By the way, I, too, have found myself unexpectedly "revisiting" a place where the unexpected familiarity turned out to be no coincidence. I don't cut switchbacks, but other "shortcuts" have sometimes cost me buckets of time.
Particularly because I'm currently preparing for an upcoming multi-day solo backpacking trip, I needed to hear what you had to say. I'm grateful for the reminder–a gentle, humorous, clear, and memorable one. Thanks!
Ken CarterApr 25, 2012 at 3:59 pm #1871165
@trailfrogLocale: Northeast/Southeast your call
I ain't laughing. I was hunting a squirrels several years ago in my "home woods". I came to the road I was expecting, but I knew I had meandered a bit, so I took a look at my compass for North, since that was the way I wanted to go. But the compass said north was in a direction I was pretty sure was not right. "Darn compass, must be broken!" So I went the opposite direction; Yep, I should have went the direction the darn broken compass said was north. I walked a few extra miles, but no harm done. I was lucky, the weather could have turned bad, but I did have 3 nice squirrels and an apple to eat and water was close by. It would have been an uncomfortable night, but I probably would have been okay.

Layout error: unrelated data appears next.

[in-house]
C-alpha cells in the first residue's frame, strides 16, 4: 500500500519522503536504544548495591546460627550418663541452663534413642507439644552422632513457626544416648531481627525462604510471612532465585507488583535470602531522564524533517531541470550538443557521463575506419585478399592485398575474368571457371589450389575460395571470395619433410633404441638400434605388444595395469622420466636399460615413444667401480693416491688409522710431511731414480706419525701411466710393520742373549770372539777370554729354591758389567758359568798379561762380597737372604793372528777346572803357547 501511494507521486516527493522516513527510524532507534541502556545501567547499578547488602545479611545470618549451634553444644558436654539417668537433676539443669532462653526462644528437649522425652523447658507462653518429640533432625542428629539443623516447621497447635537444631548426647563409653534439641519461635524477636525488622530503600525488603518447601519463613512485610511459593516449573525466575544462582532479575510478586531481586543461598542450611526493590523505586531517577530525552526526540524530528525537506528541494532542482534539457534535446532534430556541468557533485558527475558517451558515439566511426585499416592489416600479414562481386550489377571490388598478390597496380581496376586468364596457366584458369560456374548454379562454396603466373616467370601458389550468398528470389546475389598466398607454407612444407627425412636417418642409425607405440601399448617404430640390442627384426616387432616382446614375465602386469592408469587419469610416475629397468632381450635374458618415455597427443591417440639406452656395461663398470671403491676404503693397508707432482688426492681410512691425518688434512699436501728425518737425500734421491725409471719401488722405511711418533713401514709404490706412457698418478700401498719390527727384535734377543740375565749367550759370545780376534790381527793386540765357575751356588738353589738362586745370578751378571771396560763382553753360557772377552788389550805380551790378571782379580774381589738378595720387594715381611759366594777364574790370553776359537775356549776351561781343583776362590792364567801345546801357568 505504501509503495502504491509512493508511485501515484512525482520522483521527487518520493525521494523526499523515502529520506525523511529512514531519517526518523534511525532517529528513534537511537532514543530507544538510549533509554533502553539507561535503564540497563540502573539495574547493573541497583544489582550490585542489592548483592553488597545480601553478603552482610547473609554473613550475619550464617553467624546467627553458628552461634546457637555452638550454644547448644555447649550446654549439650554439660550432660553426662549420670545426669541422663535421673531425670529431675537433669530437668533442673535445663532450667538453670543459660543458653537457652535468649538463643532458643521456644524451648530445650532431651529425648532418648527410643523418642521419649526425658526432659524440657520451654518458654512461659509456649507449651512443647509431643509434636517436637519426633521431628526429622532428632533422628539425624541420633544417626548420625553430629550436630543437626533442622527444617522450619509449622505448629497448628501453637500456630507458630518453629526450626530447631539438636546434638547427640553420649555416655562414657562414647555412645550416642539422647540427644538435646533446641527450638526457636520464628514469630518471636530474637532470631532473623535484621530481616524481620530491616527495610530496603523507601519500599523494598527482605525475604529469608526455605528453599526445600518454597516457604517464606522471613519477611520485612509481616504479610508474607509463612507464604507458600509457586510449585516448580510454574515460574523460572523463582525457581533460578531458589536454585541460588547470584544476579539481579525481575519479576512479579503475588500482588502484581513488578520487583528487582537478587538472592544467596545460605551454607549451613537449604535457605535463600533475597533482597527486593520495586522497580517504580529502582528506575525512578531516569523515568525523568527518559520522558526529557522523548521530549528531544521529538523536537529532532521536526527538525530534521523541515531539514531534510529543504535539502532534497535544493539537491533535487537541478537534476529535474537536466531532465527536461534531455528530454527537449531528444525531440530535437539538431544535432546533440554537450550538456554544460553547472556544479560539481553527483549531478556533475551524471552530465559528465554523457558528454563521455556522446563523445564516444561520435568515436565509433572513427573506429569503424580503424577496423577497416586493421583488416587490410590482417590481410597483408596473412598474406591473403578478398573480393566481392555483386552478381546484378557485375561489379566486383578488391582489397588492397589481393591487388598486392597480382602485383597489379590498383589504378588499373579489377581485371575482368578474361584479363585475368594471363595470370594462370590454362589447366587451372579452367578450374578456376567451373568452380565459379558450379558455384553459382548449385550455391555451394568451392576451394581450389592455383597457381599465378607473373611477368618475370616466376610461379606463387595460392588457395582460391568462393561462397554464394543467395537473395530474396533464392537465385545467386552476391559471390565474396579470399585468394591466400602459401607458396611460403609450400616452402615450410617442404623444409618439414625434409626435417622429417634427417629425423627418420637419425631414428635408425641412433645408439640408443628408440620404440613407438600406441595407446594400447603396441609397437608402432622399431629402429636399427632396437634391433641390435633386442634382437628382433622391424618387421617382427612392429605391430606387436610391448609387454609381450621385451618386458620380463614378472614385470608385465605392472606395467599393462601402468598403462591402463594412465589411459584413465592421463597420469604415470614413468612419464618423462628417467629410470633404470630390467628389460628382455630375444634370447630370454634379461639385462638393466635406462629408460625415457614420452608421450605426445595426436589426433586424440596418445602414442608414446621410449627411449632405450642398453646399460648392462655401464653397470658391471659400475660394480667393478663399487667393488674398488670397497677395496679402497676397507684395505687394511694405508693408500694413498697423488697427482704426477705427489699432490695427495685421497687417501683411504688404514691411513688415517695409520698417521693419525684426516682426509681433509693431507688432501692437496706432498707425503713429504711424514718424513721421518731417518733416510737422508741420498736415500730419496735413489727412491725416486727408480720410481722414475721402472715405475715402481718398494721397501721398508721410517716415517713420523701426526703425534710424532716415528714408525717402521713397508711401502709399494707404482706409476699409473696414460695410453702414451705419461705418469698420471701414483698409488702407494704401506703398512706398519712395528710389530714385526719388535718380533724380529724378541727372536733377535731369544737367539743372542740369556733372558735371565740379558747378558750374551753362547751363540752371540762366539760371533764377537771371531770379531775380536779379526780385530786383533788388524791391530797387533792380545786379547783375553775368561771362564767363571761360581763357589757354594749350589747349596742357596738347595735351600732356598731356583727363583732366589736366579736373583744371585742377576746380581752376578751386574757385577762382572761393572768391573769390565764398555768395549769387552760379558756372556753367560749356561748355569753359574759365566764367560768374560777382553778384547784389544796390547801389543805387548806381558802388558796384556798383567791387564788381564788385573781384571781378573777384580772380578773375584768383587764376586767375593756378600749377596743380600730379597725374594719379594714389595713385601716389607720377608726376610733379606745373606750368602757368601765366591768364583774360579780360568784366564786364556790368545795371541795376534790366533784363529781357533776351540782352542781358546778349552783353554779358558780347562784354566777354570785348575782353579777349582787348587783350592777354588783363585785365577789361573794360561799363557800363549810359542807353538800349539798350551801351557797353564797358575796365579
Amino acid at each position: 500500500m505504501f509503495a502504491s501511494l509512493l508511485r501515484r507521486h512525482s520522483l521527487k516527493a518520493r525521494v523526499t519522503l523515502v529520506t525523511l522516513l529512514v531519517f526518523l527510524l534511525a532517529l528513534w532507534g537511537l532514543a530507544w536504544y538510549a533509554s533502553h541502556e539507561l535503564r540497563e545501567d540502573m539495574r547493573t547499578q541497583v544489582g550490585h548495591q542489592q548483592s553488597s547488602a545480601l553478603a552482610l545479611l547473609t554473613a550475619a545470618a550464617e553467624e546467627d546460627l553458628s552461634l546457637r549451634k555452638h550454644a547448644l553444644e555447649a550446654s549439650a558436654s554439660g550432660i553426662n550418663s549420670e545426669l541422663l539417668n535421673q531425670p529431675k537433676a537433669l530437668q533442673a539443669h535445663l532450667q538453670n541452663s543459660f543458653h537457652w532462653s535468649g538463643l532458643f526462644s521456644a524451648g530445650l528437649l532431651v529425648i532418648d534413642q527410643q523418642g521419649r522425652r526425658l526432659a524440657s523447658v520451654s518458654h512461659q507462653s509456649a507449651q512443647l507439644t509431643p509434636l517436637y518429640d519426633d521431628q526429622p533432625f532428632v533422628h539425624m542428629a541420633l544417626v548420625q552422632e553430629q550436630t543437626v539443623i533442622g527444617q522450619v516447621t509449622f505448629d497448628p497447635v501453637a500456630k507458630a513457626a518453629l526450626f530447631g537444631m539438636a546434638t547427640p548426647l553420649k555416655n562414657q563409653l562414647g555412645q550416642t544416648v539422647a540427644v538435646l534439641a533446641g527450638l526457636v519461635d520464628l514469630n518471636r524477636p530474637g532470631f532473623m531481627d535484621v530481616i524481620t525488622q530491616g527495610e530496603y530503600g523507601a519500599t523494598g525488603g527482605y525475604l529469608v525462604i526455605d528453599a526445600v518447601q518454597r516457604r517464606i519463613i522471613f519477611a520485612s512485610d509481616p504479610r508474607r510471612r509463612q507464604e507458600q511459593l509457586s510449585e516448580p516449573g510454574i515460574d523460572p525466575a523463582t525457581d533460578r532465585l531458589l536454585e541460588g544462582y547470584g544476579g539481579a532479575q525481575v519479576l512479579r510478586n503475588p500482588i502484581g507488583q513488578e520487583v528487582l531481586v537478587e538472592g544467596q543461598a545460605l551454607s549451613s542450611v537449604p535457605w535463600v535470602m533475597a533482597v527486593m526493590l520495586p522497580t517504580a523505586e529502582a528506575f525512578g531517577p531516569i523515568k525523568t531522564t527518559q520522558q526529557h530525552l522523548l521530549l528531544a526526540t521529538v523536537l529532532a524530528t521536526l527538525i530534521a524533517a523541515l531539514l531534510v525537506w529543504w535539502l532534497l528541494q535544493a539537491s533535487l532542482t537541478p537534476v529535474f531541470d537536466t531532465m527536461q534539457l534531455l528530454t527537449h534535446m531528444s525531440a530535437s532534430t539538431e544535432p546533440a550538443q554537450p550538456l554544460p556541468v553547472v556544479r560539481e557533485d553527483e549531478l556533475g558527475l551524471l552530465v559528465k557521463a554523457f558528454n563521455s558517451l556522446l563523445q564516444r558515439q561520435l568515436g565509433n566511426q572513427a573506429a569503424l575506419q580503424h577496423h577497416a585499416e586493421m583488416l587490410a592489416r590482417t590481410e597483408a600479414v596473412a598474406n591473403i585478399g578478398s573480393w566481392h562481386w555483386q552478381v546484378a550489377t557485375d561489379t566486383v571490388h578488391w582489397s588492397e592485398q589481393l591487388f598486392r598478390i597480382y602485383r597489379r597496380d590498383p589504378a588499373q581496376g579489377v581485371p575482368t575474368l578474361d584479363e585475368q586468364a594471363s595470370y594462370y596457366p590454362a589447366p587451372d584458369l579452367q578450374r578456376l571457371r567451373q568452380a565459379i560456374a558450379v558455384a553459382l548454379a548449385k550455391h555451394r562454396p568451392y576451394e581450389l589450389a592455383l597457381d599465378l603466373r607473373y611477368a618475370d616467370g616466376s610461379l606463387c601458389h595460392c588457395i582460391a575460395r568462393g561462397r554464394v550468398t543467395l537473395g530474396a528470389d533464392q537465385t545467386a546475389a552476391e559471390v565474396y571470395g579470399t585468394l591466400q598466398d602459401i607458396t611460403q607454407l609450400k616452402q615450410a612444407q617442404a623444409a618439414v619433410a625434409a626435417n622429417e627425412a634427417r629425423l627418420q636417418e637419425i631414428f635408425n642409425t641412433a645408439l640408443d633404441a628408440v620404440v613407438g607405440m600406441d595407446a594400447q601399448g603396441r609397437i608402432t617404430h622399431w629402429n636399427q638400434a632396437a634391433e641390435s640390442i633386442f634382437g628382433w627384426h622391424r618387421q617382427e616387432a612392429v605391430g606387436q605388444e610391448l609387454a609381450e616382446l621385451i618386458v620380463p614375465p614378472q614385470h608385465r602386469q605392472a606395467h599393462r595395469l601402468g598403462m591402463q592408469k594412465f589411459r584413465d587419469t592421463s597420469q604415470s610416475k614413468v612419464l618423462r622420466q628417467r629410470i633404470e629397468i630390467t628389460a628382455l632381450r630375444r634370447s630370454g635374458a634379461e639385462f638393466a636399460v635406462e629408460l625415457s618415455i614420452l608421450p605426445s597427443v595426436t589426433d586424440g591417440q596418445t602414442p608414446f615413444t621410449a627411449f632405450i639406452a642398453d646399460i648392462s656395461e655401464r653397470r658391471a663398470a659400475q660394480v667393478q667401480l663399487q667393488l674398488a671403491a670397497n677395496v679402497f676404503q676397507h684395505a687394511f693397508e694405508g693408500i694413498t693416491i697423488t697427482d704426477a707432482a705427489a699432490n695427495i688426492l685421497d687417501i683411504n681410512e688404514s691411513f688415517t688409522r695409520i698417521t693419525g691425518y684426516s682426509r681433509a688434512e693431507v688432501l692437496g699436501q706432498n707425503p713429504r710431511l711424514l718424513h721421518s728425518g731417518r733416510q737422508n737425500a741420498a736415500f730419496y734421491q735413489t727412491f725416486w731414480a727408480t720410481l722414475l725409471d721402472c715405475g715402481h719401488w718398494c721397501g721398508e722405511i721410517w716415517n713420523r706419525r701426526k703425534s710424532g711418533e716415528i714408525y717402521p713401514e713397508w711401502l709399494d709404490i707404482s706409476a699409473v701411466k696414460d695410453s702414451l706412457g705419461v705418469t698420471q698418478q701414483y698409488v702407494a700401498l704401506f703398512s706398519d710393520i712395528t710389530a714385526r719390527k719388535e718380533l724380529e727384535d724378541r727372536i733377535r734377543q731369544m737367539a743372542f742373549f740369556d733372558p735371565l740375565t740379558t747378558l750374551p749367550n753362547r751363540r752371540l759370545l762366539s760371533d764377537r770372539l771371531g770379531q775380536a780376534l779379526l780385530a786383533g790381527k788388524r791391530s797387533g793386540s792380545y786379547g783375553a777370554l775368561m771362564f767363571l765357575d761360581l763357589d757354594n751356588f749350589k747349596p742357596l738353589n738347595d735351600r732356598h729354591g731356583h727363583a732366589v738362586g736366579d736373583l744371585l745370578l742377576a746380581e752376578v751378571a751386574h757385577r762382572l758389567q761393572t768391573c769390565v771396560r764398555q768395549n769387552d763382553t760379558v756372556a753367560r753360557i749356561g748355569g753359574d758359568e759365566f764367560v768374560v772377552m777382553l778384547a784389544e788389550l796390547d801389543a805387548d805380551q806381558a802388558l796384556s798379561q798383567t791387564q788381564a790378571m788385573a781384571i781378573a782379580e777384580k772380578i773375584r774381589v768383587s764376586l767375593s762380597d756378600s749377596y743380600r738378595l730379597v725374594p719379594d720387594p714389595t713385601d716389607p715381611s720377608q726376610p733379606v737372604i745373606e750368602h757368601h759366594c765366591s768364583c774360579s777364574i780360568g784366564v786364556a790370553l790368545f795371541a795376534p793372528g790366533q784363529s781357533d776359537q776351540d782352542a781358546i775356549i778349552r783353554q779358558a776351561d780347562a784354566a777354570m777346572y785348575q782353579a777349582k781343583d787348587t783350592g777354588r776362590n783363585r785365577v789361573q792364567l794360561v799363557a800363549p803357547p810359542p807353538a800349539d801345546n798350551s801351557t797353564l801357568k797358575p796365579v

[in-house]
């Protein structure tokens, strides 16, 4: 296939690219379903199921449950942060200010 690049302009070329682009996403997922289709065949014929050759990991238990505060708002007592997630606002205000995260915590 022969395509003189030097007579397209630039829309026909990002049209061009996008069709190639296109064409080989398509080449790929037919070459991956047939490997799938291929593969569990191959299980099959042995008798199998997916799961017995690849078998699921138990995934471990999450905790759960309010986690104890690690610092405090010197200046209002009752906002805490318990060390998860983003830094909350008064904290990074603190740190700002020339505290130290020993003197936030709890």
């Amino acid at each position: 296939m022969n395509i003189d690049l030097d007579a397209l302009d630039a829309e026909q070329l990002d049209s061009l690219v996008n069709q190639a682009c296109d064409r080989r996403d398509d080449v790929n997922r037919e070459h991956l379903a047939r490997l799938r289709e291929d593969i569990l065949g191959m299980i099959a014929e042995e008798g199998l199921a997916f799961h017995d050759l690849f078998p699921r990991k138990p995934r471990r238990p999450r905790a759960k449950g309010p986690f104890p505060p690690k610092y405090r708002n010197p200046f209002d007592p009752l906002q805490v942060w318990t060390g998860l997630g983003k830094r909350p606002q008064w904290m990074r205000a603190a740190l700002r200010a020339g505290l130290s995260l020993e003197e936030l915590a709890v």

So, I can easily see how you got turned around. I expect it has happened to most folks that play in the outdoors.Apr 25, 2012 at 4:04 pm #1871168
Bill FornshellBPL Member
@bfornshellLocale: Southern Texas
I think Ken needs to write under the Pen Name of Mr Magoo.
Then put all his "mis-adventures" in a book called "Mr Magoo in the Backwoods" Earn some money and hire a guide when he goes out his front door.
As someone named Bilboo once said "It's a dangerous business, Frodo, going out your door. You step onto the road, and if you don't keep your feet, …"Apr 26, 2012 at 2:51 am #1871384